Can early detection and screening really prevent breast cancer?
Yes. Screening means performing tests or examinations in people who show no symptoms. Early detection means detecting the disease much earlier, before symptoms are even felt. It is recommended that women do regular breast self-examination at least once a month in front of the mirror to check for breast lumps. Do seek an appointment with the doctor whenever there is a breast lump or changes to the breast noted during the examination. Once you reach 40 years of age, a screening mammogram is highly recommended, which is a form of x-ray done at the breasts to detect any abnormalities. Early detection and removal of the lump can prevent breast cancer.

How can I lower my chances of getting breast cancer?
Some risk factors for breast cancer are not modifiable such as age, a family history of breast cancer, age of puberty and menopause, and the number of children you have.

However, certain factors like prolonged use of oral contraceptive pills or hormone replacement therapy needs to be discussed with your doctor especially if you already have other unmodifiable risk factors. It’s important to maintain a healthy lifestyle – exercise regularly to maintain a healthy body weight and keep away from alcohol as it can increase levels of estrogen and other hormones associated with breast cancer.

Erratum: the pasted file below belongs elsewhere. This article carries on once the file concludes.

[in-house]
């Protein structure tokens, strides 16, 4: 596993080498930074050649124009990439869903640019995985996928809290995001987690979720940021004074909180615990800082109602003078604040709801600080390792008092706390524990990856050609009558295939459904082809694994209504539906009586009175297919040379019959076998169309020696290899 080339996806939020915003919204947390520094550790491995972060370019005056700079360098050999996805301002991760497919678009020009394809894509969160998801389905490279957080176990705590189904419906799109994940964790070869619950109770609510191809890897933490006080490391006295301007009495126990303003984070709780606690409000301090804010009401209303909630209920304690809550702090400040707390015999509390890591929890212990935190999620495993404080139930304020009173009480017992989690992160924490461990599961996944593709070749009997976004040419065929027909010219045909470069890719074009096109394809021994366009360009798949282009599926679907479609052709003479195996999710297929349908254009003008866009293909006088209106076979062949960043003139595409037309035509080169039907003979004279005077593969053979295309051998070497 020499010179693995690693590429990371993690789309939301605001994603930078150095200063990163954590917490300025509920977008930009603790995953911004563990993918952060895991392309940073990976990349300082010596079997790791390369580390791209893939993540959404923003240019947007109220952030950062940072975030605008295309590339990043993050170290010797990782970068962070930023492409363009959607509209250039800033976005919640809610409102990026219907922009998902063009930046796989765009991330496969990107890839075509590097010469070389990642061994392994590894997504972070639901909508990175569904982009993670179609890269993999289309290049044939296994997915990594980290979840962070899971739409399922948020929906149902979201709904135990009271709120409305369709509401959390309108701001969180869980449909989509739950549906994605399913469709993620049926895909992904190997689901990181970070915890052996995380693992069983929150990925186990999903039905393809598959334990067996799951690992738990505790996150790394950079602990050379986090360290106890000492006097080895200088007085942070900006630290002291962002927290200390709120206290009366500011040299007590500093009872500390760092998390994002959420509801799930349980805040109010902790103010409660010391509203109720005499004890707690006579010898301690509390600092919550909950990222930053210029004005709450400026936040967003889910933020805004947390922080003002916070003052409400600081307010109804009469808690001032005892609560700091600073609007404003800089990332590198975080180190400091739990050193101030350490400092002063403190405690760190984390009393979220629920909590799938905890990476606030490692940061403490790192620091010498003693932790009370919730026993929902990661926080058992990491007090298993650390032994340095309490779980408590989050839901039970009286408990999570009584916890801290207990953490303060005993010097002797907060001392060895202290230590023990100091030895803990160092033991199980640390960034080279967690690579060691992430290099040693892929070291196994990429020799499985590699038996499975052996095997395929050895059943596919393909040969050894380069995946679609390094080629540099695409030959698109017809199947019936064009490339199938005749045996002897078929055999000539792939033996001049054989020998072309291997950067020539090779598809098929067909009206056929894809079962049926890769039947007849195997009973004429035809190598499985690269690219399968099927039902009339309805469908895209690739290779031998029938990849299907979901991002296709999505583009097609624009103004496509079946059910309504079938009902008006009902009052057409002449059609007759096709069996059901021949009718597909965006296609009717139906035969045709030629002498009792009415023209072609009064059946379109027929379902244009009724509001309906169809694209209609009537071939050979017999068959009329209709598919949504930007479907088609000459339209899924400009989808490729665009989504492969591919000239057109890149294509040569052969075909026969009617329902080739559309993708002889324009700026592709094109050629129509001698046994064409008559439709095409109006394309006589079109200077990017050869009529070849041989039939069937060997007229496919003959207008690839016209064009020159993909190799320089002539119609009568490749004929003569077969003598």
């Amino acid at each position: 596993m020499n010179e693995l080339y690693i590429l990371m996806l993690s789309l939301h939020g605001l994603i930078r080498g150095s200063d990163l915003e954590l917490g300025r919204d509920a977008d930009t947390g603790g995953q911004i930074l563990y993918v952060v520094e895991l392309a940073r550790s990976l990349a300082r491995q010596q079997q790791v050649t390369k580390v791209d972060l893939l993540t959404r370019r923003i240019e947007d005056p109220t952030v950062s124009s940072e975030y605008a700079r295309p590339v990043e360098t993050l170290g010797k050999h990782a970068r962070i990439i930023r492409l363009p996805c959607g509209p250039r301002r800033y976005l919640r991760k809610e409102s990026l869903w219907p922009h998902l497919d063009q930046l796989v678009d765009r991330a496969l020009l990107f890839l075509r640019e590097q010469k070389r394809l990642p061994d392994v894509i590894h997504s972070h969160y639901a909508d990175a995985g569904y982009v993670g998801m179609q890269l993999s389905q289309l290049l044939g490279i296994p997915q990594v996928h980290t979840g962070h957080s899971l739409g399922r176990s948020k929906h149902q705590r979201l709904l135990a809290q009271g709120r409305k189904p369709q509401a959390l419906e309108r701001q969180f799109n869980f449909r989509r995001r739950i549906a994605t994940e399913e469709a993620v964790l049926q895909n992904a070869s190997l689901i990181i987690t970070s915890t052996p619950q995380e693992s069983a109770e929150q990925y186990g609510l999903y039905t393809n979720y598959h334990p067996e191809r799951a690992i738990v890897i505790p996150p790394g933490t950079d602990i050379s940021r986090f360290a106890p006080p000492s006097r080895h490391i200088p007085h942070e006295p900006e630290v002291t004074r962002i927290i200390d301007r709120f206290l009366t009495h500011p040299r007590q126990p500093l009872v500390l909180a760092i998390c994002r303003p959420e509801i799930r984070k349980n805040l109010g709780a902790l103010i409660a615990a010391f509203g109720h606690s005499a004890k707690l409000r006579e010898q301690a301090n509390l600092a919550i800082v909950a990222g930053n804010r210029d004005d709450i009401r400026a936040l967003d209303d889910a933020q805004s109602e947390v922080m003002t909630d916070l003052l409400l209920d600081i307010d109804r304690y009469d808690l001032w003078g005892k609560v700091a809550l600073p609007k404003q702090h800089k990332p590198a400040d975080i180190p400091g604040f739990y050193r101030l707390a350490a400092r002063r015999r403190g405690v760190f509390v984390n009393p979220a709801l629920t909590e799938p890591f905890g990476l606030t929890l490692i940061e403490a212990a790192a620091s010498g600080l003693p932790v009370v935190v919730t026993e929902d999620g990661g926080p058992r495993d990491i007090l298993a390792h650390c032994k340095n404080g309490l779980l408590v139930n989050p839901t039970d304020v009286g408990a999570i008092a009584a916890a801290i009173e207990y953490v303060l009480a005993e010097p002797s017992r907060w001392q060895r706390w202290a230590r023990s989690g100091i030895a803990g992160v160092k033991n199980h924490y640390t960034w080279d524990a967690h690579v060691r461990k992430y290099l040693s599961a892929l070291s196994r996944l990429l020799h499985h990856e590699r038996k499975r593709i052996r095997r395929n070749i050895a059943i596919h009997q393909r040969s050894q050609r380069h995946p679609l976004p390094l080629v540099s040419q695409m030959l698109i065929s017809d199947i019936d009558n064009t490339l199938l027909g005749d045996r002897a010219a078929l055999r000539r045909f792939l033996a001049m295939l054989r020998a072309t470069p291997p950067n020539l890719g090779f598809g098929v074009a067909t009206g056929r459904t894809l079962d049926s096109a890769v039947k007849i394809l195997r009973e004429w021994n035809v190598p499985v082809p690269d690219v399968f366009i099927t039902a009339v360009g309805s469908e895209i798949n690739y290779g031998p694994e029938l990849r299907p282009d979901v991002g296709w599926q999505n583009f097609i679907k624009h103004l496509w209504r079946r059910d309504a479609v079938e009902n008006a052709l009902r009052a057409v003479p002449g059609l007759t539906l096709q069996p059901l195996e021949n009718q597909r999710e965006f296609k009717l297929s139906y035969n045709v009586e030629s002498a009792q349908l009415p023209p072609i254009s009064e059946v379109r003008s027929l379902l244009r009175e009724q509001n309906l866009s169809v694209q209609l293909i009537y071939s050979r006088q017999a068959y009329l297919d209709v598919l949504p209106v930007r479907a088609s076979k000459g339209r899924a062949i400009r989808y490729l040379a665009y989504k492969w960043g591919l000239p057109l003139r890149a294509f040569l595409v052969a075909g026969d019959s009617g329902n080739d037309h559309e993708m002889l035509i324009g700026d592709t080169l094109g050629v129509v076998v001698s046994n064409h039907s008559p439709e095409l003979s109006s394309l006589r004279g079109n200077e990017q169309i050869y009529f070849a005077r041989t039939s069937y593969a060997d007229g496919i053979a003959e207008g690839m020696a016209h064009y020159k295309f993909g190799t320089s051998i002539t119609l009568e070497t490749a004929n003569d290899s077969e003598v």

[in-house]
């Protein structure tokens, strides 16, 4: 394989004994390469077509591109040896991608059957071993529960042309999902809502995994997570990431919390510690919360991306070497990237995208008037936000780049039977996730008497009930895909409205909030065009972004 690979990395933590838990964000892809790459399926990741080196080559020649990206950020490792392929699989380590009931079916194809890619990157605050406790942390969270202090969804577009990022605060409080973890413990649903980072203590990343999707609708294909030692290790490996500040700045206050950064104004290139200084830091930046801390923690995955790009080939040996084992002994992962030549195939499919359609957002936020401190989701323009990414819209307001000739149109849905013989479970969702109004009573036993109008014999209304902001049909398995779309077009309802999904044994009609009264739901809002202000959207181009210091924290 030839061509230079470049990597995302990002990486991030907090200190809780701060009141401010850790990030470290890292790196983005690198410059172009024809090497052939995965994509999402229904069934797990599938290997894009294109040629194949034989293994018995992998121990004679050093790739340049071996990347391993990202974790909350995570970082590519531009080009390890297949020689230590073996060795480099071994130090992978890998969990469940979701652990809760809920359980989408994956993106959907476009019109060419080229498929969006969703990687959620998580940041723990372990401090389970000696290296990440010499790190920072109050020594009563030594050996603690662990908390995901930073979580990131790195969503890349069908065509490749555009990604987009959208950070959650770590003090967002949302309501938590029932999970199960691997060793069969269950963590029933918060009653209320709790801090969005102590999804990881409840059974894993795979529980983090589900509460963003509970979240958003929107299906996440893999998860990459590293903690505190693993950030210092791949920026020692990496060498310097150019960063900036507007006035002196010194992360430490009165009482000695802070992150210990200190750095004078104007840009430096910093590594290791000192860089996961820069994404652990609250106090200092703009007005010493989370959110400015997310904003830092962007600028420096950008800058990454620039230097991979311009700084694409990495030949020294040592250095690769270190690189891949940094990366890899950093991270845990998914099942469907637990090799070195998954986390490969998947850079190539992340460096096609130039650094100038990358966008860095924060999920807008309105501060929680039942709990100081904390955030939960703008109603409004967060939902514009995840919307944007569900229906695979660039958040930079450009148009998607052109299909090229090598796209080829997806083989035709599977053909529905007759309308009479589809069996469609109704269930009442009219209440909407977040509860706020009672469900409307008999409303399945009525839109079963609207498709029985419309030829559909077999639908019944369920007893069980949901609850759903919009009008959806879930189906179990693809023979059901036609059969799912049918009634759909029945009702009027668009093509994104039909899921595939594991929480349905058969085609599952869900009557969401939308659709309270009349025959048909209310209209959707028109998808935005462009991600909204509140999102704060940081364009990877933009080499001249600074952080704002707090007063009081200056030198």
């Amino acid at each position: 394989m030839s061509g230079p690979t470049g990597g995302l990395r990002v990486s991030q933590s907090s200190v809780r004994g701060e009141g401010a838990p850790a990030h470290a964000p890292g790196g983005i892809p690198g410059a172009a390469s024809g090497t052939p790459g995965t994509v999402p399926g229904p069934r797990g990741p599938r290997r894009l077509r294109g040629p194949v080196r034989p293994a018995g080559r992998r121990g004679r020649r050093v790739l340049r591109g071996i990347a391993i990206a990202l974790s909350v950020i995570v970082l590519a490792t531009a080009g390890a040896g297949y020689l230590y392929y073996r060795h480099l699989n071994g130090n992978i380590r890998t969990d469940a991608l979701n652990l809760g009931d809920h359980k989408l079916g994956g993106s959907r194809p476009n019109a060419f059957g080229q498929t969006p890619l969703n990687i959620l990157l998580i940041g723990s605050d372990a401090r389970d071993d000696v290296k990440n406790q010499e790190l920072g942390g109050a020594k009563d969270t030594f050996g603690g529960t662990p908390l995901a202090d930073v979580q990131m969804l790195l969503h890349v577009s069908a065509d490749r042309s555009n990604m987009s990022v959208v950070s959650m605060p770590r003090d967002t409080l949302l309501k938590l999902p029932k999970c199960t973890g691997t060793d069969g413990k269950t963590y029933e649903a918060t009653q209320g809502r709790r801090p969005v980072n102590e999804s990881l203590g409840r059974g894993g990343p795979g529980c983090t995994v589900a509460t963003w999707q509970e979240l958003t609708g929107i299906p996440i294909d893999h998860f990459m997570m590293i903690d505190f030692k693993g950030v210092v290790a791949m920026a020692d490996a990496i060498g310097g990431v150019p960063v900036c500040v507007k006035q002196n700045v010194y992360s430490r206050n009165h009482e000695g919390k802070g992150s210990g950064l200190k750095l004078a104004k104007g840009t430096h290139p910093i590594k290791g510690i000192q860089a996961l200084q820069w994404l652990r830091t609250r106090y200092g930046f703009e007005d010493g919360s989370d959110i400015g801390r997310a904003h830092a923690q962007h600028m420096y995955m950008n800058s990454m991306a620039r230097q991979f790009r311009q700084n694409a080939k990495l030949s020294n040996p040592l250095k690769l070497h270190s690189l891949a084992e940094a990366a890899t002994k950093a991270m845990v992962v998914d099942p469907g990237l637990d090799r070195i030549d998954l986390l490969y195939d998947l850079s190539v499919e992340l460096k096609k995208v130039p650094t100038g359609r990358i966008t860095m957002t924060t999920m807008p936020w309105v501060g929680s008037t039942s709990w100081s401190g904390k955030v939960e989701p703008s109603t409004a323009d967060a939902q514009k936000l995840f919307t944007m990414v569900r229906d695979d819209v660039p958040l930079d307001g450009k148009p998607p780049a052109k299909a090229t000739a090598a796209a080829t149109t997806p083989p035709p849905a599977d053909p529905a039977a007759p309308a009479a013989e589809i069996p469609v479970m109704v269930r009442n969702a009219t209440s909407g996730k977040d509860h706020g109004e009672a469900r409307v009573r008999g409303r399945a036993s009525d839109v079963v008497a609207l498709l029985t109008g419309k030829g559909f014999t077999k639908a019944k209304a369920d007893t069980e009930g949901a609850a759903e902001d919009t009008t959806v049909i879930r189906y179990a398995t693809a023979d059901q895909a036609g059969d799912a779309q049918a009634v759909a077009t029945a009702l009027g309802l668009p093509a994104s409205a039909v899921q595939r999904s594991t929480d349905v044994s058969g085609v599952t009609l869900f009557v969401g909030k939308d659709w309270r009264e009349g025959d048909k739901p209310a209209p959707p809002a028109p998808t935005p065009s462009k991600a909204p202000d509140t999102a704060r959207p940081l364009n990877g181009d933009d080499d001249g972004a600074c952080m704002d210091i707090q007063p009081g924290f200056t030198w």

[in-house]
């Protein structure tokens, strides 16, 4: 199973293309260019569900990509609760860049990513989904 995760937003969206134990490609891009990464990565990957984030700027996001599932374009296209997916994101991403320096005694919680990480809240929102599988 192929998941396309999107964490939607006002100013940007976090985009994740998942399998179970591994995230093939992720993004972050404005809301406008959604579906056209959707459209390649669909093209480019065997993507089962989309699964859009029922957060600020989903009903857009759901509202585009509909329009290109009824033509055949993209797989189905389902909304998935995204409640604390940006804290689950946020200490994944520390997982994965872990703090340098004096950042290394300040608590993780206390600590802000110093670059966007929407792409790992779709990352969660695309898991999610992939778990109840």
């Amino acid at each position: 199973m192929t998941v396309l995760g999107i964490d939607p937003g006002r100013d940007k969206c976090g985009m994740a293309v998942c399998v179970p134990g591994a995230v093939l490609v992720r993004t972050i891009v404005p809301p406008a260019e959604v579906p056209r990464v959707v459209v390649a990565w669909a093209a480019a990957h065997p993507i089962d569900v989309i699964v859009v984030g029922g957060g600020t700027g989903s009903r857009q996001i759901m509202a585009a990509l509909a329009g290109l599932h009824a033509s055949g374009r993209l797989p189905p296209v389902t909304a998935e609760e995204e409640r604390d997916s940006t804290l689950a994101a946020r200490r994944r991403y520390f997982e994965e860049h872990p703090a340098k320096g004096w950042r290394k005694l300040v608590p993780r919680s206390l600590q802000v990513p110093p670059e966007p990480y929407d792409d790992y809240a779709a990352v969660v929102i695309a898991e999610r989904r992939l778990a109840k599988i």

Can menstruation cause breast cancer?
Menstruation itself does not cause breast cancer. However, studies have shown that the higher number of menstrual cycles a woman has over time will increase the risk of breast cancer. Hence, the earlier the puberty, the higher the risk. Women who have never birthed would also experience more menstrual cycles and will be at a higher risk. Women who have not reached menopause at a late age or those taking hormone replacement therapy are at a higher risk due to a prolonged exposure to the hormones oestrogen and progesterone.

Will breast cancer affect fertility?